He added: “Mr. President, we must as well express our grave misgivings over U.S. expressions of support for the Arafat-Mubarak meeting as a harrowing contradiction of your stated concern to put an end to the scourge of terrorism currently threatening democratic forces around the world.”


Israeli opposition leader Peres told reporters in Jerusalem yesterday that while he “could not give the (Mubarak-Arafat) meeting my blessing, ” it did demonstrate that the Palestinians now know they can make no moves without Egypt, regardless of Egypt’s peace treaty with Israel.

Peres stressed that he does not regard the PLO or Arafat as partners in peace talks “yesterday, today or maybe even tomorrow. ” But Israel’s aim should be to coordinate its strategy on the Palestinian issue with the U.S., not with Egypt.

This, he said, should be Israel’s immediate goal now that there is a possibility that Reagan’s peace initiative may be revived.

“The burning issue today is not whether the U.S. will store its medical supplies here,” Peres said in a reference to the new U.S.-Israel cooperation agreement. “Rather, the central problem is the continuation of the peace process. And on this we have no common strategy with Washington,” he said.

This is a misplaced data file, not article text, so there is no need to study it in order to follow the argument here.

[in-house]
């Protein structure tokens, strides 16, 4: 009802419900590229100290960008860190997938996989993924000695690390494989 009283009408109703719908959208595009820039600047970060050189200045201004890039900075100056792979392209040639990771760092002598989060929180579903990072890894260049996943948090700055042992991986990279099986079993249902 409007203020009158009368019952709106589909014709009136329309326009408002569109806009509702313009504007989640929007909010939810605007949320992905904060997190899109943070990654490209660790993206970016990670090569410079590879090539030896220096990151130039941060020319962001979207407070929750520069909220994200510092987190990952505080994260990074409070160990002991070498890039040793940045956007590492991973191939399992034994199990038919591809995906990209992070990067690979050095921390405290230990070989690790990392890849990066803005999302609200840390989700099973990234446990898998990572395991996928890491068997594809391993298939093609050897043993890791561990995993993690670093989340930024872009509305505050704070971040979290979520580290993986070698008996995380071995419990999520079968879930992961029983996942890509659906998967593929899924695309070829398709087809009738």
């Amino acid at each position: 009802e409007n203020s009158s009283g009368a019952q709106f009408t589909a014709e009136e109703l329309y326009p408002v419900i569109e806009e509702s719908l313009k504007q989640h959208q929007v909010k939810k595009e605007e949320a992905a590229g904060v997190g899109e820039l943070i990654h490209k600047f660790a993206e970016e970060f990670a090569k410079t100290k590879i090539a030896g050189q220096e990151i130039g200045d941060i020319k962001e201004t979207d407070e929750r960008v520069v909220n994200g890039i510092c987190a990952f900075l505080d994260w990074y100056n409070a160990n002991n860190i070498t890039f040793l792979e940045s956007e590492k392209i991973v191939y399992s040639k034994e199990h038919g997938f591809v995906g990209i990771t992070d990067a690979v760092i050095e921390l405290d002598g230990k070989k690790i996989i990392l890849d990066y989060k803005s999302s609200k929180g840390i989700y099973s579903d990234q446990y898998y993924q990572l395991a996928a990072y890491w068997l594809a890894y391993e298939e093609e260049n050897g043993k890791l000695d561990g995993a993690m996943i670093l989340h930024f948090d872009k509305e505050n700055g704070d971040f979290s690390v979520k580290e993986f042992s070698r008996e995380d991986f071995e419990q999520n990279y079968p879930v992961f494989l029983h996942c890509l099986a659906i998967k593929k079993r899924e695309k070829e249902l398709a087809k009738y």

Meanwhile, the official Egyptian news agency, Mena, reported today that Arafat, now in North Yemen, has promised radical changes in the Palestinian approach to the Middle East conflict.

“There will be new trends for Palestinian action, details of which will be announced as soon as possible,” the PLO chief was quoted as saying. He also charged that there was a conspiracy between Israel and unnamed Arab “parties” to divide the Middle East into spheres of influence favoring Israel.